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Certain Data in Stem Cell Paper Were Falsified

I have posted on this subject on March 23, 2007. For some background, please see:

Photoshop Manipulation of Scientific Illustrations
Stem Cells at BigU, the Continuing Saga

Statement from the University of Minnesota

University Misconduct Panel Concludes That Certain Data in Stem Cell Paper Were Falsified

University of Minnesota Vice President for Research Tim Mulcahy has accepted the conclusions of an academic misconduct committee impaneled by the University which found that certain data published in the journal Blood in 2001 in connection with federally sponsored stem cell research at the University were falsified. The University has asked the journal to retract the article. Vice President Mulcahy also accepted the findings of discrepancies, but not falsification, in certain data published in the Journal of Clinical Investigation.

Two current or former University employees were the subject of a complaint. Dr. Catherine Verfaillie was previously a full-time tenured faculty member at the University of Minnesota. Dr. Verfaillie is currently the Director of the Stem Cell Institute at the Catholic University in Leuven, Belgium, and retains a 10 percent faculty appointment at the University of Minnesota. Dr. Morayma Reyes was a University of Minnesota student in the combined M.D./Ph.D. program who worked in Dr. Verfaillie’s laboratory. Dr. Reyes is currently an Assistant Professor of Pathology at the University of Washington. None of the co-authors of the papers or other laboratory personnel were subjects of any complaints or findings.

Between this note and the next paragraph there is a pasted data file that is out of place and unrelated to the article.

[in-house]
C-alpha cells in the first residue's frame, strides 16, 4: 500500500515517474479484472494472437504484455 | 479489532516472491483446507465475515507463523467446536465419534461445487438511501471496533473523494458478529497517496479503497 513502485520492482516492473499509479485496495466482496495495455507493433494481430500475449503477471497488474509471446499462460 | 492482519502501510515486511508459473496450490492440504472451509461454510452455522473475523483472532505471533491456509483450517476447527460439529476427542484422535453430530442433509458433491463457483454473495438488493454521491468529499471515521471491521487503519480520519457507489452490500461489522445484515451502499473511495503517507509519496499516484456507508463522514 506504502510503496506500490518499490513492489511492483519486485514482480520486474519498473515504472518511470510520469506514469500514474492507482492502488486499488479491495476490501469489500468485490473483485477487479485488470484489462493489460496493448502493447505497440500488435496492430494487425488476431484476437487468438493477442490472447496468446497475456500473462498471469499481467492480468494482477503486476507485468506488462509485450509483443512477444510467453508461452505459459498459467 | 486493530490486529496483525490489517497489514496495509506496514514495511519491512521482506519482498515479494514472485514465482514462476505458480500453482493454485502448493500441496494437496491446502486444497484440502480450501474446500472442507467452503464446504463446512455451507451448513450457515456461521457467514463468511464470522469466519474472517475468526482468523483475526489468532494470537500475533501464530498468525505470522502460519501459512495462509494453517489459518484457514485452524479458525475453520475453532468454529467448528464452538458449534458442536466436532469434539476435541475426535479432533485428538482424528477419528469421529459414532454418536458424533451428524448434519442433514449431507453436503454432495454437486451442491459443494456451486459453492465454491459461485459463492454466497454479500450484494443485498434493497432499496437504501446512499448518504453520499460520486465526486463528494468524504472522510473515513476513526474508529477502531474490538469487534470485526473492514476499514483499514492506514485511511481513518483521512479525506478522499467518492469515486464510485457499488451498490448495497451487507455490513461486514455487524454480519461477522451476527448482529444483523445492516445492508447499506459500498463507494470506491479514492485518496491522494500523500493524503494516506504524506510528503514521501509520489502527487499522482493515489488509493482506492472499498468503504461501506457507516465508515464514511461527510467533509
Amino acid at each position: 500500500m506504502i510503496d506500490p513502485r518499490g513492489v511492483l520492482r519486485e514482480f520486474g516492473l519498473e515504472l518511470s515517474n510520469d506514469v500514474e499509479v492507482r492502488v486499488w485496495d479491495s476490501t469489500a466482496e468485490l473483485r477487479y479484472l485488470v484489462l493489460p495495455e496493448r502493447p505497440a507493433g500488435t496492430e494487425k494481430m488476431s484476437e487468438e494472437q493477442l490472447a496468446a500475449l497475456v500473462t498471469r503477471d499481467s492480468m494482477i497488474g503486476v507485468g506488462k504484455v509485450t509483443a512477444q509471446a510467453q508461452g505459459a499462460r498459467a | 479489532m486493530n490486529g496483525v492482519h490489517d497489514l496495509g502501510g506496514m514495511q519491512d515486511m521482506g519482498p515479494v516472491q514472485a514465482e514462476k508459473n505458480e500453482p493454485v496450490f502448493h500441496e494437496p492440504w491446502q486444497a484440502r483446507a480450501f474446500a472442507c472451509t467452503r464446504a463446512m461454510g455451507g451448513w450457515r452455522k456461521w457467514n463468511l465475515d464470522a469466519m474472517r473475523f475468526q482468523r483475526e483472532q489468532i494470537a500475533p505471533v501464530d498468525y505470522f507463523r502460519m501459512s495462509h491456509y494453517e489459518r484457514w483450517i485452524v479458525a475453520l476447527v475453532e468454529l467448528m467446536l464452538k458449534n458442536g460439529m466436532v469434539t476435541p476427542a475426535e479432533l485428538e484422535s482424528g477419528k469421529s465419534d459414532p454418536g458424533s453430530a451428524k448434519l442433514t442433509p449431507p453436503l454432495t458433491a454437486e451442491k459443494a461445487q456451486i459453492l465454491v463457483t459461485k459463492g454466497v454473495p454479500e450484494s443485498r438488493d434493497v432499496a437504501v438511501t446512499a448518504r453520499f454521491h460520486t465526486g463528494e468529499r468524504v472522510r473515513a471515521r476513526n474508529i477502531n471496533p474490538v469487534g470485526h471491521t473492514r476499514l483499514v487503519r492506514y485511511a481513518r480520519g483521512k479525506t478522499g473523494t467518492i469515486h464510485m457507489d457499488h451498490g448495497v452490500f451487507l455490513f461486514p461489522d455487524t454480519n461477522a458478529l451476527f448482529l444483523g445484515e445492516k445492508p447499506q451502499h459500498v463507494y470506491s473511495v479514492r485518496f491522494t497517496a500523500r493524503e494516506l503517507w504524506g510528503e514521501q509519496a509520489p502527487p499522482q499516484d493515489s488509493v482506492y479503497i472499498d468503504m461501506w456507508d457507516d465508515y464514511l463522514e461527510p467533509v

The complaint was investigated by an investigation committee, chaired by Dr. David Bernlohr, Professor of Biochemistry, Molecular Biology and Biophysics at the University of Minnesota, and included Dr. Karen Reue, Professor of Human Genetics at the David Geffen School of Medicine – UCLA, and Dr. William Smith, Professor of Biological Chemistry at the University of Michigan. The panel was charged with investigating complaints against the respondents pursuant to federal regulation 42 C.F.R. § 93.310 and the University’s Academic Misconduct Policy after an earlier inquiry conducted by Senior Administrator Charles Muscoplat concluded that there had been sufficient questions raised about the research to warrant a full investigation.